If you've served in the military and need a mortgage, then a VA loan might be right for you, whether you're buying a home or refinancing. Here's what to know.
What is a VA loan?
A VA loan is a mortgage guaranteed by the U.S. Department of Veterans Affairs (VA) and issued by a private lender, such as a bank, credit union or mortgage company. A VA loan can make it easier to buy a home because it typically doesn't require a down payment.
Only qualified U.S. veterans, active-duty military personnel and some surviving spouses are eligible for VA loans. The GI Bill of Rights created the VA home loan program in 1944 to help veterans get a foothold in civilian life after World War II.
How does a VA loan work?
The VA’s guarantee means the government will repay the lender a portion of a VA loan if the borrower doesn't make payments. This assurance reduces the risk for lenders, which makes it possible for them to offer favorable terms and require no down payment.
If eligible, you can complete the VA mortgage application process through a lender of your choice. Many, but not all, lenders offer VA loans, and some lenders specialize in serving VA loan borrowers.
Who can get a VA home loan?
You are likely eligible for a VA mortgage if:
You’re an active-duty military member or veteran who meets length-of-service requirements.
You're the surviving spouse of a service member who died while on active duty or from a service-connected disability and you have not remarried or remarried after age 57 or Dec. 16, 2003. Spouses of prisoners of war or service members missing in action are also eligible.
You meet the lender’s requirements for credit and income. The VA doesn't set a minimum credit score for VA loans, but lenders can set their own minimum standards. The lender will also consider your income and debts to evaluate your ability to repay the mortgage.
The property you want to buy meets safety standards and building codes and will be your primary residence.
To show that you meet the military service or surviving spouse requirements, you'll need to get a VA certificate of eligibility before the loan closes. You can ask a VA-approved lender to obtain the document for you or request the certificate through the VA.
Types of VA loans
Besides mortgages to purchase homes, the VA loan program offers refinancing options and loans for home improvements:
A VA cash-out refinance replaces your mortgage with a new loan while tapping some of your home’s value for things like paying off debt or making home improvements. It also can be used to replace a non-VA loan with a VA loan.
A VA IRRRL (which is pronounced "Earl") is also called a streamline refinance loan. You can replace an existing VA loan with a mortgage offering a lower interest rate, or move from an adjustable-rate loan to one with a fixed interest rate.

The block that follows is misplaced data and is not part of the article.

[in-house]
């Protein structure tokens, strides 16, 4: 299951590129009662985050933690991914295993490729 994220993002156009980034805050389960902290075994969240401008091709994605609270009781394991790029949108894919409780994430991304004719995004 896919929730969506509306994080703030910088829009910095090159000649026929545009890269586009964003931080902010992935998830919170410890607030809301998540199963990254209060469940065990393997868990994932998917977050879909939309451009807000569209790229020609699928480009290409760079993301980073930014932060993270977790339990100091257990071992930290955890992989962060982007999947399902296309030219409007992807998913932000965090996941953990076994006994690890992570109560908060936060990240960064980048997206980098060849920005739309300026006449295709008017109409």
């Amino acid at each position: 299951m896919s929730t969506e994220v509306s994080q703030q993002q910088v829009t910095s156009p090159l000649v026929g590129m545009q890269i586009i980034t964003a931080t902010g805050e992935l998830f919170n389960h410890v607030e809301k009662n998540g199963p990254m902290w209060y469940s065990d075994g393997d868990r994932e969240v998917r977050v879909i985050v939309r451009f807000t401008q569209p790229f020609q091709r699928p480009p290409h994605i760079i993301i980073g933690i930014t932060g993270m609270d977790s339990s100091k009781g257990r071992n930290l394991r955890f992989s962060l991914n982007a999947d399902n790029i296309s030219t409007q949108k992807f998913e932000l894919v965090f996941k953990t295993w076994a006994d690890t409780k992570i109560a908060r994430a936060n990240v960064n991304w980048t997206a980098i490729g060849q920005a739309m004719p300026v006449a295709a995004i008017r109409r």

VA renovation loans let borrowers buy or refinance a home and roll the cost of improvements into the mortgage.
VA supplemental loans for home improvements can be added to an existing mortgage or included in a VA refinance.
In addition, the VA offers a Native American Direct Loan program and adapted housing grants. The NADL program helps qualified Native Americans buy, build, improve or refinance a home on federal trust land. Adapted housing grants help veterans with service-related disabilities buy, build or modify homes for better livability.
VA loan benefits
Here are the biggest advantages of VA loans compared with conventional and FHA loans:
No down payment or mortgage insurance required: Other loan types require down payments and can include an extra cost for mortgage insurance. FHA loans require mortgage insurance regardless of the down payment amount and conventional loans usually require mortgage insurance if the down payment is less than 20%.
Competitive interest rates: Average 30-year mortgage rates were lower for VA home loans than for FHA and conventional mortgages in every month of 2019, according to mortgage data provider Ellie Mae.
Limited closing costs: Closing costs are the various fees and expenses you pay to get a mortgage. The Department of Veterans Affairs limits the lender's origination fee to no more than 1% of the loan amount and prohibits lenders from charging some other closing costs.
Disadvantages of VA home loans
Every type of loan has drawbacks for some borrowers. Here are potential disadvantages of a VA loan.
VA loan funding fee: Although VA loans don't require mortgage insurance, they come with an extra cost called a funding fee. The fee is set by the federal government and covers the cost of foreclosing if a borrower defaults. The fee ranges from 1.4% to 3.6% of the loan, depending on your down payment and whether it’s your first VA loan. You can pay the fee upfront or fold it into the loan.
Purchase loans only for primary homes: You can't use a VA loan to buy investment property or a vacation home.
Not all properties eligible: A VA-approved appraiser will evaluate the home you want to buy to estimate the value and make sure it meets the VA's minimum property requirements. Some fixer-uppers may not meet the VA's minimum standards.
How many times can you use a VA loan benefit?
Getting a VA loan isn’t a one-time deal. After using a VA mortgage to purchase a home, you can get another VA loan if:
You sell the house and pay off the VA loan.
You sell the house, and a qualified veteran buyer agrees to assume the VA loan.
You repay the VA loan in full and keep the house. For one time only, you can get another VA loan to purchase an additional home as your primary residence.